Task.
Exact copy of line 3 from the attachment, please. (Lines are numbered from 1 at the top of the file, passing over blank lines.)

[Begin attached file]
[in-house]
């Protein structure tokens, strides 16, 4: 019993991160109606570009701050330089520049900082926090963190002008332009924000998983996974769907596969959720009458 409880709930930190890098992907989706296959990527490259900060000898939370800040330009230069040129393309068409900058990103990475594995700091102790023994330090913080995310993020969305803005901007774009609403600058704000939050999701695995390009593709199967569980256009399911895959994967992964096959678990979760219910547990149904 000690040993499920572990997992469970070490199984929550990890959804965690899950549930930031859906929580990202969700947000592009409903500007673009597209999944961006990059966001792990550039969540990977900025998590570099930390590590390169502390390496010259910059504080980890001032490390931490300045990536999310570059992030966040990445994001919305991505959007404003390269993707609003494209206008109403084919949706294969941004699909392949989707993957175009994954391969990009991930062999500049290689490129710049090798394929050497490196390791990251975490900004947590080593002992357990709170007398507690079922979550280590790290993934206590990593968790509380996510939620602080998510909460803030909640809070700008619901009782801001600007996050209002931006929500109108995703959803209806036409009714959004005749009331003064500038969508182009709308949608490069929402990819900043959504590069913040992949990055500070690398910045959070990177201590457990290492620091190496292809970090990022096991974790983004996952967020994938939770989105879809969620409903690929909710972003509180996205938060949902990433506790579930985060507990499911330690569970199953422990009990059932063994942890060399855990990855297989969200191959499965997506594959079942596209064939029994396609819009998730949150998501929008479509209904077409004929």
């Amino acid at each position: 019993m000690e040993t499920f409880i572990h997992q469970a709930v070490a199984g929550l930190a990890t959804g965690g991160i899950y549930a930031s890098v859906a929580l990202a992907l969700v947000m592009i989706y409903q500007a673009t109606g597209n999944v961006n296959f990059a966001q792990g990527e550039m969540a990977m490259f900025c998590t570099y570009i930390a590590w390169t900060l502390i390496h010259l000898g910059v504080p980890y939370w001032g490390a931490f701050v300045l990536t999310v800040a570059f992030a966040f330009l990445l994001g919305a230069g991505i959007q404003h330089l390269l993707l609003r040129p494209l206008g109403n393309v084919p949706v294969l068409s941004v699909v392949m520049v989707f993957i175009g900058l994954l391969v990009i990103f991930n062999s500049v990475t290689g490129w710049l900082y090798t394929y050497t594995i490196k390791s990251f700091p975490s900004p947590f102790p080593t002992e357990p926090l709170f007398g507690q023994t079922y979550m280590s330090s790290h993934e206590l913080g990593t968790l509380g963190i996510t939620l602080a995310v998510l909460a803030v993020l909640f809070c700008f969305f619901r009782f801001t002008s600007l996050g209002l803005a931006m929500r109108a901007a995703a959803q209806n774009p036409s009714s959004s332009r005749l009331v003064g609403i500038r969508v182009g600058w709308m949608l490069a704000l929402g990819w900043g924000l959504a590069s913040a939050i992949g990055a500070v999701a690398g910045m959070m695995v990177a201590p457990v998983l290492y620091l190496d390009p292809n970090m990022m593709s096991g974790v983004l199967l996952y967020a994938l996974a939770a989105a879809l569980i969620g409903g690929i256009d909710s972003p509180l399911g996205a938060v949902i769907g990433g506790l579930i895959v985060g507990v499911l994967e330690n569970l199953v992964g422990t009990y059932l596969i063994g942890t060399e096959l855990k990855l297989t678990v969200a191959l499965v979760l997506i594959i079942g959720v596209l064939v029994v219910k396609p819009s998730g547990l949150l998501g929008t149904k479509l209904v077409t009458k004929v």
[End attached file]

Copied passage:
């Amino acid at each position: 019993m000690e040993t499920f409880i572990h997992q469970a709930v070490a199984g929550l930190a990890t959804g965690g991160i899950y549930a930031s890098v859906a929580l990202a992907l969700v947000m592009i989706y409903q500007a673009t109606g597209n999944v961006n296959f990059a966001q792990g990527e550039m969540a990977m490259f900025c998590t570099y570009i930390a590590w390169t900060l502390i390496h010259l000898g910059v504080p980890y939370w001032g490390a931490f701050v300045l990536t999310v800040a570059f992030a966040f330009l990445l994001g919305a230069g991505i959007q404003h330089l390269l993707l609003r040129p494209l206008g109403n393309v084919p949706v294969l068409s941004v699909v392949m520049v989707f993957i175009g900058l994954l391969v990009i990103f991930n062999s500049v990475t290689g490129w710049l900082y090798t394929y050497t594995i490196k390791s990251f700091p975490s900004p947590f102790p080593t002992e357990p926090l709170f007398g507690q023994t079922y979550m280590s330090s790290h993934e206590l913080g990593t968790l509380g963190i996510t939620l602080a995310v998510l909460a803030v993020l909640f809070c700008f969305f619901r009782f801001t002008s600007l996050g209002l803005a931006m929500r109108a901007a995703a959803q209806n774009p036409s009714s959004s332009r005749l009331v003064g609403i500038r969508v182009g600058w709308m949608l490069a704000l929402g990819w900043g924000l959504a590069s913040a939050i992949g990055a500070v999701a690398g910045m959070m695995v990177a201590p457990v998983l290492y620091l190496d390009p292809n970090m990022m593709s096991g974790v983004l199967l996952y967020a994938l996974a939770a989105a879809l569980i969620g409903g690929i256009d909710s972003p509180l399911g996205a938060v949902i769907g990433g506790l579930i895959v985060g507990v499911l994967e330690n569970l199953v992964g422990t009990y059932l596969i063994g942890t060399e096959l855990k990855l297989t678990v969200a191959l499965v979760l997506i594959i079942g959720v596209l064939v029994v219910k396609p819009s998730g547990l949150l998501g929008t149904k479509l209904v077409t009458k004929v």